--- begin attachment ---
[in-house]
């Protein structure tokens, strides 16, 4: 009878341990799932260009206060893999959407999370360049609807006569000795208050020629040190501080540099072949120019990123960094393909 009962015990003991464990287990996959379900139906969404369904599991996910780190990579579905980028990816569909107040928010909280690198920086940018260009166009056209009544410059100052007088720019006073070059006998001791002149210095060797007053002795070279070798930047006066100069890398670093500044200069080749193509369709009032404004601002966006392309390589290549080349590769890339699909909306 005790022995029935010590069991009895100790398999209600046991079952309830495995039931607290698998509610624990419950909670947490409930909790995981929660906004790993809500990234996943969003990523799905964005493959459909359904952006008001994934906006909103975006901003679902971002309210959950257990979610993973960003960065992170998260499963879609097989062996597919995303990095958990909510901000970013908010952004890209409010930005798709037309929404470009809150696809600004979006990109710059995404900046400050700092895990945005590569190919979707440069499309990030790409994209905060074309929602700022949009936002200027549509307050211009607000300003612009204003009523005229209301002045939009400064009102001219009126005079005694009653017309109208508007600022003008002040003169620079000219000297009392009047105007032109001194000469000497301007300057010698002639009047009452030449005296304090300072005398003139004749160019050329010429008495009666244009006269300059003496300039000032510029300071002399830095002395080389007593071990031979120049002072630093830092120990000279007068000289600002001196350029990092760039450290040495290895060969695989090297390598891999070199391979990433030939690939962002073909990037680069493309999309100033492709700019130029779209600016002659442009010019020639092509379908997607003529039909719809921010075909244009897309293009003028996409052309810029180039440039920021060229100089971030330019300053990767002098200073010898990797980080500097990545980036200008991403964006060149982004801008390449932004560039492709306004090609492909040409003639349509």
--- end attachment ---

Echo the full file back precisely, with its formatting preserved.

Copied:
[in-house]
């Protein structure tokens, strides 16, 4: 009878341990799932260009206060893999959407999370360049609807006569000795208050020629040190501080540099072949120019990123960094393909 009962015990003991464990287990996959379900139906969404369904599991996910780190990579579905980028990816569909107040928010909280690198920086940018260009166009056209009544410059100052007088720019006073070059006998001791002149210095060797007053002795070279070798930047006066100069890398670093500044200069080749193509369709009032404004601002966006392309390589290549080349590769890339699909909306 005790022995029935010590069991009895100790398999209600046991079952309830495995039931607290698998509610624990419950909670947490409930909790995981929660906004790993809500990234996943969003990523799905964005493959459909359904952006008001994934906006909103975006901003679902971002309210959950257990979610993973960003960065992170998260499963879609097989062996597919995303990095958990909510901000970013908010952004890209409010930005798709037309929404470009809150696809600004979006990109710059995404900046400050700092895990945005590569190919979707440069499309990030790409994209905060074309929602700022949009936002200027549509307050211009607000300003612009204003009523005229209301002045939009400064009102001219009126005079005694009653017309109208508007600022003008002040003169620079000219000297009392009047105007032109001194000469000497301007300057010698002639009047009452030449005296304090300072005398003139004749160019050329010429008495009666244009006269300059003496300039000032510029300071002399830095002395080389007593071990031979120049002072630093830092120990000279007068000289600002001196350029990092760039450290040495290895060969695989090297390598891999070199391979990433030939690939962002073909990037680069493309999309100033492709700019130029779209600016002659442009010019020639092509379908997607003529039909719809921010075909244009897309293009003028996409052309810029180039440039920021060229100089971030330019300053990767002098200073010898990797980080500097990545980036200008991403964006060149982004801008390449932004560039492709306004090609492909040409003639349509």